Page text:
Postnatal transmission of AIDS-associated retrovirus from mother to infant

Lancet. 1985 Apr 20;1(8434):896-8. doi: 10.1016/s0140-6736(85)91673-3.


The third child of a previously healthy woman was delivered by caesarean section. Because of intraoperative blood loss, a blood transfusion was given after the delivery. The baby was breast-fed for 6 weeks. One unit of blood came from a male in whom the acquired immunodeficiency syndrome (AIDS) developed 13 months later. On recall, the mother proved to have lymphadenopathy, serum antibody to the AIDS virus, and a reduced T4/T8 ratio. The infant, who failed two thrive and had atopic eczema from 3 months, has likewise proved to have antibody to the AIDS virus. Since his mother was transfused after his birth, he is presumed to have been infected via breast milk or by way of some other form of close contact with his mother.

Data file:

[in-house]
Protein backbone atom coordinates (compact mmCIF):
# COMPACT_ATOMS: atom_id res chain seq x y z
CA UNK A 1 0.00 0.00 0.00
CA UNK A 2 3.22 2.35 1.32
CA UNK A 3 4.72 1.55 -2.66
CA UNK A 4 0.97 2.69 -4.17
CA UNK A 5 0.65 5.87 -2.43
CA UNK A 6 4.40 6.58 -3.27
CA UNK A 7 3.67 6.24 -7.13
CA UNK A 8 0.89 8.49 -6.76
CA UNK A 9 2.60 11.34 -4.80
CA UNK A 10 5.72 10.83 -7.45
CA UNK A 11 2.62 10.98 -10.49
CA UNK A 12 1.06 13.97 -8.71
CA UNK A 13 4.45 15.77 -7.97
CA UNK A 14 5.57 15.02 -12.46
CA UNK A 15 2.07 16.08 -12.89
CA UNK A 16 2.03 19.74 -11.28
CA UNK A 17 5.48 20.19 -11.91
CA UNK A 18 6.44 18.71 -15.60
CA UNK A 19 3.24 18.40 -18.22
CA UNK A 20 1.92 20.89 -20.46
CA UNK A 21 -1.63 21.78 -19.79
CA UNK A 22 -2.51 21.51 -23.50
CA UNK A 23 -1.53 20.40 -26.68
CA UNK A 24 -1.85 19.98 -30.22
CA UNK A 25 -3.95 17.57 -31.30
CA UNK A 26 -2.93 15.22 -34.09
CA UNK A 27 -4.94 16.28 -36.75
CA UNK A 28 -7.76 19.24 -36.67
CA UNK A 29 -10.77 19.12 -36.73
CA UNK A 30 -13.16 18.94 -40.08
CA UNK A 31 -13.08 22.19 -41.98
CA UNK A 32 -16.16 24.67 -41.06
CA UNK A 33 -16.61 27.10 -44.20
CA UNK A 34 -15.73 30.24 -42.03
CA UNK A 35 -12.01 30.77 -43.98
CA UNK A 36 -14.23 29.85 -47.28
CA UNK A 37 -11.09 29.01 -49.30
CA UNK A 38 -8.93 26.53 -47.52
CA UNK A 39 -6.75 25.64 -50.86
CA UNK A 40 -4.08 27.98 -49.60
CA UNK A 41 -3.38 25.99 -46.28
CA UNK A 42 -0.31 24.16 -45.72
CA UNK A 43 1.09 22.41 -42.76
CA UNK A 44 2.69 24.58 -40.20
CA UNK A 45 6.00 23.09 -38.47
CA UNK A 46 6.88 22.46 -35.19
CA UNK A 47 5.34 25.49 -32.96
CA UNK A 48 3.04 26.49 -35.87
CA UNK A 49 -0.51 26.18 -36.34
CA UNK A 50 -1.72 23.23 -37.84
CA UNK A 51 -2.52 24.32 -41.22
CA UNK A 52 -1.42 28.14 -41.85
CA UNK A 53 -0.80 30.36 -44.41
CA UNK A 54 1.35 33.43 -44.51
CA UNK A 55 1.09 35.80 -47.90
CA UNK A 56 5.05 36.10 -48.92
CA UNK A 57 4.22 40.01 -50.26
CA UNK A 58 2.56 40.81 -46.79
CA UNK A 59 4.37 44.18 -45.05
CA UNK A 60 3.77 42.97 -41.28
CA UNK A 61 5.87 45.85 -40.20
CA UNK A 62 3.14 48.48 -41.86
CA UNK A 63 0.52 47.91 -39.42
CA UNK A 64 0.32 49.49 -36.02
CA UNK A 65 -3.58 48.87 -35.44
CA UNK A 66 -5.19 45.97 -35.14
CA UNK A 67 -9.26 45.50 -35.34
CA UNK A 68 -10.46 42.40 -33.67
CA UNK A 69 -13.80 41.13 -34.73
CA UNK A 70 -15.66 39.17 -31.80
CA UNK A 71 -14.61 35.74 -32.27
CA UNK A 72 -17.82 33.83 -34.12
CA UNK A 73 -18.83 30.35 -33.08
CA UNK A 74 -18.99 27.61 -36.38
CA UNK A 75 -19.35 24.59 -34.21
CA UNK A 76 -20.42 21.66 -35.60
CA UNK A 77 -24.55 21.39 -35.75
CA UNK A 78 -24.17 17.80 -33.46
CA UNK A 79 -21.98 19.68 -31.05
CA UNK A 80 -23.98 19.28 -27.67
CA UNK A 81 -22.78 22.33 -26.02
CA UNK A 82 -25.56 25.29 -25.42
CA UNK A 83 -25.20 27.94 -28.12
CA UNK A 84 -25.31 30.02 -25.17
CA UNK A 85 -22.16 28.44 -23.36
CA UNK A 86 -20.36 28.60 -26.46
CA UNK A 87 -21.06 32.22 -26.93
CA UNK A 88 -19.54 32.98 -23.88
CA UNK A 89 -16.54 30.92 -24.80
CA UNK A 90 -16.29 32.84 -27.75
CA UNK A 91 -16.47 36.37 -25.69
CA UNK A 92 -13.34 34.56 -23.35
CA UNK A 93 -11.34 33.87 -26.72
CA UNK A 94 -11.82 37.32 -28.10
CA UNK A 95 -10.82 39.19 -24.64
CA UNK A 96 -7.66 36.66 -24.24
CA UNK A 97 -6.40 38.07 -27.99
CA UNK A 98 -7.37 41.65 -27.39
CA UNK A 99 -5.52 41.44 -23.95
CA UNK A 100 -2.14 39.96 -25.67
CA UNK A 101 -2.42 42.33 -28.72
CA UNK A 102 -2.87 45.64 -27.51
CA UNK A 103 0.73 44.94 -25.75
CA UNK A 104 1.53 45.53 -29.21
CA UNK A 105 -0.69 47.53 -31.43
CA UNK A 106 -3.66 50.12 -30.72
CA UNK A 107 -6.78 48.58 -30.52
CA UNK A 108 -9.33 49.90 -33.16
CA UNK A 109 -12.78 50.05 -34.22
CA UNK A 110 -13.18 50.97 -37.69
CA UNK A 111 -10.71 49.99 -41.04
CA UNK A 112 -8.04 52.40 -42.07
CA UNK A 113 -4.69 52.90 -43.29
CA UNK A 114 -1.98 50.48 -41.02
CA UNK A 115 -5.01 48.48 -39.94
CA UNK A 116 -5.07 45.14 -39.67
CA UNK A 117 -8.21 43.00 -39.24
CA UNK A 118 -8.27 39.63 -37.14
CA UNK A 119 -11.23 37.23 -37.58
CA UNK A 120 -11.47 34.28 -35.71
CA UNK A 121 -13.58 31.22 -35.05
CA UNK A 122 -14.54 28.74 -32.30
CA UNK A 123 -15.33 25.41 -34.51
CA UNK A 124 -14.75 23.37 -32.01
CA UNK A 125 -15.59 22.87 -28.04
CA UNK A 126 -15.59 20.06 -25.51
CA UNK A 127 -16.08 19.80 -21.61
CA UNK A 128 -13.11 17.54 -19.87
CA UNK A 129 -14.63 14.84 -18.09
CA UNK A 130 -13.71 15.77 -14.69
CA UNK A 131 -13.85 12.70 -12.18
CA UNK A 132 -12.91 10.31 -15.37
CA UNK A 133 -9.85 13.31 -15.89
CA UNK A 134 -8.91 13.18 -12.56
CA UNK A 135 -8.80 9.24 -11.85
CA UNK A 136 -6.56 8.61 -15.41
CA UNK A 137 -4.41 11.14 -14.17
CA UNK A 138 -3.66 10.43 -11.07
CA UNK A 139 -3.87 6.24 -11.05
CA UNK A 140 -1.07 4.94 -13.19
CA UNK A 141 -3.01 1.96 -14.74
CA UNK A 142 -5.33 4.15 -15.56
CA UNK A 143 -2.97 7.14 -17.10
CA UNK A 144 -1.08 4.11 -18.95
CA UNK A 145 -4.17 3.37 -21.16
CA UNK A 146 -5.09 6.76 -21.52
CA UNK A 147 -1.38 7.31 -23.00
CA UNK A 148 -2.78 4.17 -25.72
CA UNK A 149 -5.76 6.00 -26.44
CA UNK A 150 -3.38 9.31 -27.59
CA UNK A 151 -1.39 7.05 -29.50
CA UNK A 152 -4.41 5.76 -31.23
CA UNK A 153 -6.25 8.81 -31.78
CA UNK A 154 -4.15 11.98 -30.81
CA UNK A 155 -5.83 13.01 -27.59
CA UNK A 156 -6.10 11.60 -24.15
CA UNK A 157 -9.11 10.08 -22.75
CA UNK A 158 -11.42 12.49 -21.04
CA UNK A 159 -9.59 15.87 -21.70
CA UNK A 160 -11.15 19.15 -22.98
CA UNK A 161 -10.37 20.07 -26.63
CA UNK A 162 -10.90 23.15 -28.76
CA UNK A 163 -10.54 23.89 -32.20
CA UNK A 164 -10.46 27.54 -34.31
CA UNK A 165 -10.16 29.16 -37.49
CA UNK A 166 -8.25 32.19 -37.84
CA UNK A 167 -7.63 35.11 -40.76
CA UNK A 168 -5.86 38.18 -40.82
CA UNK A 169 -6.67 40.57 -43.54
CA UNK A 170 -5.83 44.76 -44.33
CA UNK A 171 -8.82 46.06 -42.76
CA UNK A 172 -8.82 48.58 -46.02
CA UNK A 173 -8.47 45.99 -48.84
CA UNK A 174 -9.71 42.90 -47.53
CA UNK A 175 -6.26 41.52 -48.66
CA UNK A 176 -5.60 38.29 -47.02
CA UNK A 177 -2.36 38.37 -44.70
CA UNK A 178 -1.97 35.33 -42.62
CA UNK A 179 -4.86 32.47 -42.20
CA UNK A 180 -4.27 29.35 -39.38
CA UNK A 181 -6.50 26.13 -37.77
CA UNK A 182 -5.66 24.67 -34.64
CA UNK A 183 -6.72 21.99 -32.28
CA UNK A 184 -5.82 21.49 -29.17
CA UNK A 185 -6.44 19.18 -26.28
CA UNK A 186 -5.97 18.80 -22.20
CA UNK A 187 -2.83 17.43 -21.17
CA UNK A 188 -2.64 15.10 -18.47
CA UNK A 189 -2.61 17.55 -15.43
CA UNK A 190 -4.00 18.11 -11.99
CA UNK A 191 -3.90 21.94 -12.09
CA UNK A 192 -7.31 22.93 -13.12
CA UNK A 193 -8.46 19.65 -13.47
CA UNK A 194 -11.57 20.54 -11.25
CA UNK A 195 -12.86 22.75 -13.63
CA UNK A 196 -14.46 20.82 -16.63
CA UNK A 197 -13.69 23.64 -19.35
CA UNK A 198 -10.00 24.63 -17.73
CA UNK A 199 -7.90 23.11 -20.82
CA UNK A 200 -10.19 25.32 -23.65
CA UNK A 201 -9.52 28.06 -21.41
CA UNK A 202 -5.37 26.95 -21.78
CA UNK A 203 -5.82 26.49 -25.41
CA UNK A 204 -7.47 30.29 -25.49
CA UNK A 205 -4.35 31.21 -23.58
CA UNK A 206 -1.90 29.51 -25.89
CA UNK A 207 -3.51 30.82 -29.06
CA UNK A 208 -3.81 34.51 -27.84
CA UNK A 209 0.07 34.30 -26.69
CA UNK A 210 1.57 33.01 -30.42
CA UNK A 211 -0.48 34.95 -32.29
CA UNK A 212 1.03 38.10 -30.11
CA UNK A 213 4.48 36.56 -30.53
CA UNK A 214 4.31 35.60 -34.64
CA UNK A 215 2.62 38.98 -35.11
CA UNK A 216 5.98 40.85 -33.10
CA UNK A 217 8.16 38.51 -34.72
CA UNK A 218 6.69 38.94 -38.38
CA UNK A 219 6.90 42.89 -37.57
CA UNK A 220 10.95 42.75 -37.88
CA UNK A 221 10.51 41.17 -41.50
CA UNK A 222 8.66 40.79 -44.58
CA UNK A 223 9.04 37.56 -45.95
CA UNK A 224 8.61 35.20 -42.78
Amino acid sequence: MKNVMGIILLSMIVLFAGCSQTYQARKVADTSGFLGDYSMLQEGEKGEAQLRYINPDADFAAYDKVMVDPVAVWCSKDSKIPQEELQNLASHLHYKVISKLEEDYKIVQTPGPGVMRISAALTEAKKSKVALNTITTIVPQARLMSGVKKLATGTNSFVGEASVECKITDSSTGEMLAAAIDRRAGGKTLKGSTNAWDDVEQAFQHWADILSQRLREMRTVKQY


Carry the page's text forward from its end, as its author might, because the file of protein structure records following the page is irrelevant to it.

Publication types

  • Case Reports

MeSH terms

  • Acquired Immunodeficiency Syndrome / etiology
  • Acquired Immunodeficiency Syndrome / transmission*
  • Adult
  • Antibodies, Viral / analysis
  • Deltaretrovirus / immunology
  • Female
  • HIV Antibodies
  • Humans
  • Infant
  • Male
  • Milk, Human / microbiology*
  • Postpartum Period
  • Pregnancy
  • Retroviridae Infections / etiology
  • Retroviridae Infections / transmission*
  • Transfusion Reaction*


  • Antibodies, Viral
  • HIV Antibodies